A giant food service company unexpectedly reversed course Thursday after bumping thousands of college cafeteria workers from its health plan earlier this year and pointing a finger at President Barack Obama’s overhaul.
Sodexo’s experience could serve as a cautionary tale for other employers trying to pin benefit reductions on “Obamacare.” The company’s cutbacks fueled a union organizing drive and campus protests.
Julie Peterson, Sodexo’s vice president for benefits, said the company will make changes for next year to restore eligibility for many of those affected.
“We think that overall this is going to result in about the same number of employees being eligible as in the past,” Peterson said. The latest shift grew out of a regular review of company policy, she added.
“We’ve realized we can change the way we are determining eligibility and still remain competitive in the market,” Peterson explained.
UNITE HERE, a labor union trying to organize Sodexo workers, said the company’s initial cutback was facilitated by what it calls a loophole in federal regulations carrying out the health law’s employer coverage requirement.
The Obama administration responds that the employer, not the health care law, was to blame.
French-owned Sodexo is a multinational service company with U.S. headquarters in Maryland. It operates many college cafeterias and also provides other campus services. In January, Sodexo reclassified some of its workers as part-time by averaging their hours over a 52-week calendar year. That affected about 5,000 of its 133,000 U.S. employees.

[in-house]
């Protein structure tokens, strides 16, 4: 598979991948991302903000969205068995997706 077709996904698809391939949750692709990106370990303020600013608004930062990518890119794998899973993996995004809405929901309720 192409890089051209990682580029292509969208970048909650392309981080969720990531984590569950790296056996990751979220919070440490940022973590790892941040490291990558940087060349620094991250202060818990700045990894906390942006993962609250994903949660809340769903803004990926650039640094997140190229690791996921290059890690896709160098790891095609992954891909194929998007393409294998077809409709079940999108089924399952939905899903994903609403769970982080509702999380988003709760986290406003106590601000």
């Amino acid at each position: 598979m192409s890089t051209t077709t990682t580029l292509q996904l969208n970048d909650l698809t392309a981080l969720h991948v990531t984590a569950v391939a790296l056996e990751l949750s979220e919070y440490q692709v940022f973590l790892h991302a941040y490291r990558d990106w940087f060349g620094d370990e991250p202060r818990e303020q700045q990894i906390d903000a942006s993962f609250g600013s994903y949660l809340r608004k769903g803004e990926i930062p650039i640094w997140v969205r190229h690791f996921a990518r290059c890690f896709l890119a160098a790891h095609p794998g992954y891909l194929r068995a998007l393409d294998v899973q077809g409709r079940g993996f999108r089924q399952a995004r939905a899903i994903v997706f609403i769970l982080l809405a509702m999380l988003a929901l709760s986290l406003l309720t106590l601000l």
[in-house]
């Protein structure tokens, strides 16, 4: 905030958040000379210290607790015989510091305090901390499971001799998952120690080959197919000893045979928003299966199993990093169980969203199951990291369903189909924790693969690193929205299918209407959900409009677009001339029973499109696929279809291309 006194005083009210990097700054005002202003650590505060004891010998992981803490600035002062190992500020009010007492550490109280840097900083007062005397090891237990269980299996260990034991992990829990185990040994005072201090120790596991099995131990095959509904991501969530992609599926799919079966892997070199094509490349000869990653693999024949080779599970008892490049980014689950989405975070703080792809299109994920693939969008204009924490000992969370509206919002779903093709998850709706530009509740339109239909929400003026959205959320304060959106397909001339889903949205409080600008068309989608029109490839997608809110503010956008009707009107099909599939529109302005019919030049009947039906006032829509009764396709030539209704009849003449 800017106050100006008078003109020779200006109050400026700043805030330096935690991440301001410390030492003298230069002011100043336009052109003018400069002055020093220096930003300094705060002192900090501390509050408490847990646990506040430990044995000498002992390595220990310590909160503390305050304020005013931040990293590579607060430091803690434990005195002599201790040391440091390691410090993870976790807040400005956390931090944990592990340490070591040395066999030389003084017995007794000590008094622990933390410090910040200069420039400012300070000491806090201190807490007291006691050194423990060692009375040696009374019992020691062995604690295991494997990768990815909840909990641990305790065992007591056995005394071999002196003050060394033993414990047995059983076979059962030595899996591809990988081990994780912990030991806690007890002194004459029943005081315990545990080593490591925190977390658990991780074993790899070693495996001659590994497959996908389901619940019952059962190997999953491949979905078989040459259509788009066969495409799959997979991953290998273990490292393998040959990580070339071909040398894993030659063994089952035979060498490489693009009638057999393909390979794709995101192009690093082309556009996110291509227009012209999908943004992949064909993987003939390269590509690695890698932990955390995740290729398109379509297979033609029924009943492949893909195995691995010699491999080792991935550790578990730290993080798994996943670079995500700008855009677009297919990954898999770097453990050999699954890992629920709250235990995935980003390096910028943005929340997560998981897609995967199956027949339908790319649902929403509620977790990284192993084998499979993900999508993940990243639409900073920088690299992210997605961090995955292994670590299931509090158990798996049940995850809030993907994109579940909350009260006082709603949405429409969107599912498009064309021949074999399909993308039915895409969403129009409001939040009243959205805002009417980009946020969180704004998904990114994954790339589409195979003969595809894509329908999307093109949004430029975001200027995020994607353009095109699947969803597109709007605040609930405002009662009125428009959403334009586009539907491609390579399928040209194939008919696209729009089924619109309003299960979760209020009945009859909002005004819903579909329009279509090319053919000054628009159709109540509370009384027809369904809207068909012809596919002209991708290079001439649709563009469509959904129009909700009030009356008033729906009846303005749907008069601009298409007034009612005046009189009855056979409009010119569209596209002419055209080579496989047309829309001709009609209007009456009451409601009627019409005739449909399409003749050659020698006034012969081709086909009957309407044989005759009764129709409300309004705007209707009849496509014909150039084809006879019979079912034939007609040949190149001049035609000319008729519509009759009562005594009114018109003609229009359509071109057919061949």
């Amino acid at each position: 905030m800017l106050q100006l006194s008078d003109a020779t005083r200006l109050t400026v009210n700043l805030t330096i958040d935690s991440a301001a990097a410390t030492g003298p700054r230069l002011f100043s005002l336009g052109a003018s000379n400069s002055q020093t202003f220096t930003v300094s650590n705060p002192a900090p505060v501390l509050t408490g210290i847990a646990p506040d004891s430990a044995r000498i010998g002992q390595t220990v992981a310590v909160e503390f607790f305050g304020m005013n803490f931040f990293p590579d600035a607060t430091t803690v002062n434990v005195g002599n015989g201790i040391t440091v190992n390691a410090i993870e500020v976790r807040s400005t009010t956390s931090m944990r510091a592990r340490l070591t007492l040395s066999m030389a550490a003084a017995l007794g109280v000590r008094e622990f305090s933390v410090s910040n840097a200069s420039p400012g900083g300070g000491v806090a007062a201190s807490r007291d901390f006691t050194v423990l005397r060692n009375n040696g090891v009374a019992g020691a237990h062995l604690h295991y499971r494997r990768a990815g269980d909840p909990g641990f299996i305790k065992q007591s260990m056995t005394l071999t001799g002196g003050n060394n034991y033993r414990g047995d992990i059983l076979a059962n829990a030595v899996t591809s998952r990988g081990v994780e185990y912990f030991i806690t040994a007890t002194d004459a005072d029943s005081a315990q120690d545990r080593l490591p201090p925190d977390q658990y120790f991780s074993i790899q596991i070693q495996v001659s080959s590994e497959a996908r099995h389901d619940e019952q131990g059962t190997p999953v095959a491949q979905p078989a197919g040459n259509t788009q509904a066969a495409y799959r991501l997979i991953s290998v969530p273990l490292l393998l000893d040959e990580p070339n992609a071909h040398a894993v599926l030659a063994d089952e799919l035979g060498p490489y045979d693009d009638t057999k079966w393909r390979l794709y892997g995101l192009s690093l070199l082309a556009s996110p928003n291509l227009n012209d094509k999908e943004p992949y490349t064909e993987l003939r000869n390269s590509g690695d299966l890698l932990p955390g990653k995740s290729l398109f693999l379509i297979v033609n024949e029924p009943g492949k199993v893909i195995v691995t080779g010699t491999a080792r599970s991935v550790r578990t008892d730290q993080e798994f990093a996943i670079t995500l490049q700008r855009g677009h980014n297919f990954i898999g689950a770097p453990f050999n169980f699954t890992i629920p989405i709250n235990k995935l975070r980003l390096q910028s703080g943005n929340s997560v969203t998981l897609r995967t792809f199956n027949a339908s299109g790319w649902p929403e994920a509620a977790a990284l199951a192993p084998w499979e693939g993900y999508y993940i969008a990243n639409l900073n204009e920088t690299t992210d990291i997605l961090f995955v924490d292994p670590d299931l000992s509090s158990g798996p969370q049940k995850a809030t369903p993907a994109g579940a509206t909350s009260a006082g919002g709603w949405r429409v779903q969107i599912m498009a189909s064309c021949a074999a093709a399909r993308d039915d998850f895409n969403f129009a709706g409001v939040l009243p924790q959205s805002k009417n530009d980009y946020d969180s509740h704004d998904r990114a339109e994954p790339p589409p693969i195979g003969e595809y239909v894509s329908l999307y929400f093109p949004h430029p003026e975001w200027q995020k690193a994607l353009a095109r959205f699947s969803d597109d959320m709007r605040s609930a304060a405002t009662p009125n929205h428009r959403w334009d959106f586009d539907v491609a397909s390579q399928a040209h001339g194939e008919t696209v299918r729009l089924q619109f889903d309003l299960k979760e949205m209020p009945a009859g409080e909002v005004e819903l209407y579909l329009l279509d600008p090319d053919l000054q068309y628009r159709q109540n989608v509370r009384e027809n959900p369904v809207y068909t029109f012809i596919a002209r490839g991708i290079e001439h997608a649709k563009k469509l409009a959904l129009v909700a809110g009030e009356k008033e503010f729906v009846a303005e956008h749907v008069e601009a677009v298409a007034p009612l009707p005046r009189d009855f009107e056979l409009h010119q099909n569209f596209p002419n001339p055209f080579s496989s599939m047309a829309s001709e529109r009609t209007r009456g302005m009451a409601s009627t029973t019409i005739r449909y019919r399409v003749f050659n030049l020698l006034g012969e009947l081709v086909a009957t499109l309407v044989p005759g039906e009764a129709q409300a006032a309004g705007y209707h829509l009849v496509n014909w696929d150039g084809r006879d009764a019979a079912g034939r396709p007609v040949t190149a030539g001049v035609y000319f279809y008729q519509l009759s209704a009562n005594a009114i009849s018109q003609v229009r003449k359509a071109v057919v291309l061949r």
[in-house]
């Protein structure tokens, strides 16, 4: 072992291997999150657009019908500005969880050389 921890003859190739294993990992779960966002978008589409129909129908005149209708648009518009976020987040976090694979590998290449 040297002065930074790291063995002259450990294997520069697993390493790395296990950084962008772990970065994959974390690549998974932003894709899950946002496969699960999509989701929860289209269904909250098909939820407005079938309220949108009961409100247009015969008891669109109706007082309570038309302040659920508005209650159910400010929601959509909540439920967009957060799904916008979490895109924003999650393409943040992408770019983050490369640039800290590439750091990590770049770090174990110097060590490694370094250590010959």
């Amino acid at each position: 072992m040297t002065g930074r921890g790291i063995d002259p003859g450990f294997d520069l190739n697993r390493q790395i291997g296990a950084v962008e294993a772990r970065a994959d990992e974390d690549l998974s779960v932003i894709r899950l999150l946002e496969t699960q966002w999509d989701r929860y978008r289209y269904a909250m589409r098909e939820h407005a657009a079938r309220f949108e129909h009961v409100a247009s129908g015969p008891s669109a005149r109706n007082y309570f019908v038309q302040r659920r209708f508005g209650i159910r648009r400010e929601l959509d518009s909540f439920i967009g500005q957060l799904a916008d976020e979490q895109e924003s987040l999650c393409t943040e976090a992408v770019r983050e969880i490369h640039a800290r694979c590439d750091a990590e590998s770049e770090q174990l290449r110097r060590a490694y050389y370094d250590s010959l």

Sodexo said it was acting to align itself with the health care law, which requires that employers with 50 or more workers offer coverage to those averaging at least 30 hours per week, or face fines.
Company official Peterson said Thursday that for benefits purposes, the company will now credit campus employees during the summer break with the hours they would have worked during the academic year.
The UNITE HERE union says federal rules require colleges and universities to essentially do the same thing for their faculty employees. But those rules don’t apply to contractor employees in cafeterias.
“There is nothing in there that says contract workers are protected,” said union spokesman Ethan Snow.
The mandate that larger employers provide health coverage is one of the most complicated parts of the health care law. Lawmakers intended it mainly as a safeguard against companies shifting their traditional responsibility for health insurance to taxpayers.
But employers across a range of industries have cited the mandate as justification for everything from limiting workers’ hours to scaling back coverage for spouses. Supporters of the law saw the requirement will have a negligible impact, since more than 90 percent of larger employers already provide coverage.